Eleven UNC campuses recognized by the Carnegie Foundation

Two summers ago, the city of Wilmington experienced a spike in youth gun violence. Within a 90-day period, 108 shots were fired and 19 people were injured, and the city seemed at a loss for how to respond. At the request of the city manager, the University of North Carolina Wilmington stepped in to help.

Over a period of four months, UNC Wilmington faculty and students in disciplines ranging from business to education to health and human services convened a series of community forums to develop a plan that would identify and address the root causes. The 30 resulting recommendations called on government, churches, nonprofit organizations, business leaders and parents to tackle projects related to prevention and intervention, unemployment, education and law enforcement.

For its part, UNCW has begun building a resource database to collect and share data on the region, said Jenni Harris, who serves as assistant to the chancellor for community partnerships at UNCW. Faculty and students will also help by coaching and mentoring members of a youth basketball league in partnership with the Police Athletic League.

“The university is more than just adding to the tax base — we are actually playing a role in helping solve some of our community’s social and economic issues,” Harris said. “This is a massive issue, and UNCW is not going to solve it, but what it can do is contribute toward finding solutions.”

UNCW is among 11 institutions in the University of North Carolina system — and 240 institutions across the country — that received in January the 2015 Community Engagement Classification from the Carnegie Foundation for the Advancement of Teaching.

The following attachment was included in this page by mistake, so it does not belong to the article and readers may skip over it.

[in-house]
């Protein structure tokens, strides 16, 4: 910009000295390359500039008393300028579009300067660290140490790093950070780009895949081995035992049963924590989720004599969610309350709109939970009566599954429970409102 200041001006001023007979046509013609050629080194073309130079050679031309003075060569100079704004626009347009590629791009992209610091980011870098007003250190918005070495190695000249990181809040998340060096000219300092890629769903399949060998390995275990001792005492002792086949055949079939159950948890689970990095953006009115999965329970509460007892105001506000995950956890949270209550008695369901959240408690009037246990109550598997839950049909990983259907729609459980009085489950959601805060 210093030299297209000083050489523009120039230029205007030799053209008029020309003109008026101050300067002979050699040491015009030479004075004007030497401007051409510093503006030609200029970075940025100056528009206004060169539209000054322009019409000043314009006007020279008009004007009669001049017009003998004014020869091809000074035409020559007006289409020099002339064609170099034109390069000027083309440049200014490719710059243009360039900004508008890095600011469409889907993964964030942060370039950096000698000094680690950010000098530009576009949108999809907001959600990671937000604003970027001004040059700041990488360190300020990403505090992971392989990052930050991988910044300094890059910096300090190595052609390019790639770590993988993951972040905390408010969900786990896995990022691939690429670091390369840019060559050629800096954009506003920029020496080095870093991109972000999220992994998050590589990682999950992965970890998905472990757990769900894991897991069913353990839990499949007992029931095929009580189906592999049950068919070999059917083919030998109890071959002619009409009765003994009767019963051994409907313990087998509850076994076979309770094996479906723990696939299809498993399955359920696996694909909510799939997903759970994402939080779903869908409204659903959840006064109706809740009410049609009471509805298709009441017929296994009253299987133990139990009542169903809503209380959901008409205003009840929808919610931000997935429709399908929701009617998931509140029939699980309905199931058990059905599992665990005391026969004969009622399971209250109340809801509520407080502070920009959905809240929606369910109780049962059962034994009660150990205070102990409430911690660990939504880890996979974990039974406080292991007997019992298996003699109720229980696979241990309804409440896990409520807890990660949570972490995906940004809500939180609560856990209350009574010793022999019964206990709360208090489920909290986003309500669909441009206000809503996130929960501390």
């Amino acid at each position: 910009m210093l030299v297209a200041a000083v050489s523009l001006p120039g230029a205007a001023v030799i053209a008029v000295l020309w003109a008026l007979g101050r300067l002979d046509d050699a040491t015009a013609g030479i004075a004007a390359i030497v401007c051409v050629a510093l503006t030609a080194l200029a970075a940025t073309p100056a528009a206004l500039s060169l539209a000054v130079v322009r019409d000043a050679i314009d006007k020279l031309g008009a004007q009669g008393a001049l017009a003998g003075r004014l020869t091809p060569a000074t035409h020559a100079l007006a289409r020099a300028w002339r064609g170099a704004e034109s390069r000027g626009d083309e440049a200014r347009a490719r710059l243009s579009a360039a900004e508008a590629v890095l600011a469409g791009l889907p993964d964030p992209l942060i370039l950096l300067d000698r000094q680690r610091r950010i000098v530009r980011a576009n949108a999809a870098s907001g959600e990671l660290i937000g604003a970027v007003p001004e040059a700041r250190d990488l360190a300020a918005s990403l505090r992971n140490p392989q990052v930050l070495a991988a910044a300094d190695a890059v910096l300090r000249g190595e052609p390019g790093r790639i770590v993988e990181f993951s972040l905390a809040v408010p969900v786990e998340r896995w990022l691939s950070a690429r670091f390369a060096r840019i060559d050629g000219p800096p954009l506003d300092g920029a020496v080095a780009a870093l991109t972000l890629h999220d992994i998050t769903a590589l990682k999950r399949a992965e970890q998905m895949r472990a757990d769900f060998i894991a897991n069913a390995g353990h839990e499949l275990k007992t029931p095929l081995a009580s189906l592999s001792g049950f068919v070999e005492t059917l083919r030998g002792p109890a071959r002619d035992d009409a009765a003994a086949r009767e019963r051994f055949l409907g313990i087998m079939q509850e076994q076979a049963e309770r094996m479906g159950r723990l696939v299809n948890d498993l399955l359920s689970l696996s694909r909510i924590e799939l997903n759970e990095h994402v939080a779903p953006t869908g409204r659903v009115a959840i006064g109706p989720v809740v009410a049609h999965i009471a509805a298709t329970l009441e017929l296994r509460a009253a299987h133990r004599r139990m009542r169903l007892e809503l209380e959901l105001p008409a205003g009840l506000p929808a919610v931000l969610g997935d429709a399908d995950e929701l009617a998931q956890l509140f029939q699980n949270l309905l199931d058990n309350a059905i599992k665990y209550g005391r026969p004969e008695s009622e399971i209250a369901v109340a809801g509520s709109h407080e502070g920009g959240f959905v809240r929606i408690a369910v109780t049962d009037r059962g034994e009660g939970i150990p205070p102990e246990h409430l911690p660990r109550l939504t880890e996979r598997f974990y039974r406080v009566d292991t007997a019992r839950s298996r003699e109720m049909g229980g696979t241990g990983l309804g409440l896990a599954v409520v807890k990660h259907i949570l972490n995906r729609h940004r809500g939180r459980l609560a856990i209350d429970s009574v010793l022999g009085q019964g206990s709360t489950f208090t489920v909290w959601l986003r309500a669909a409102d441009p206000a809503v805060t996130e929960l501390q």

UNCW students reach the community through reading campaigns.UNCW students reach the community through reading campaigns.

Across North Carolina, Appalachian State University, East Carolina University, North Carolina Agricultural and Technical State University, North Carolina Central University, North Carolina State University, University of North Carolina at Chapel Hill, University of North Carolina at Charlotte, University of North Carolina at Greensboro University of North Carolina at Pembroke, University of North Carolina Wilmington and Western Carolina University received the classification.

While most all the UNC designees had earned the classification once before, this year was North Carolina A&T’s first time.

Together with Elizabeth City State University, which received the designation in 2010, the UNC system ties the California State system for the most universities to receive Carnegie recognition for their engagement.

“This is the official recognition of unofficial work we’ve been doing for some time now,” said Leslie Boney, UNC vice president for international, community, and economic engagement. “It’s in many ways a national validation that we’ve been doing something special.”

While the Carnegie Foundation’s other classifications rely on national data, Community Engagement is an elective that institutions apply for voluntarily. In reviewing applications, Carnegie evaluates how well campuses collaborate with outside constituencies and community representatives to benefit students and faculty and address big issues of concern outside the university.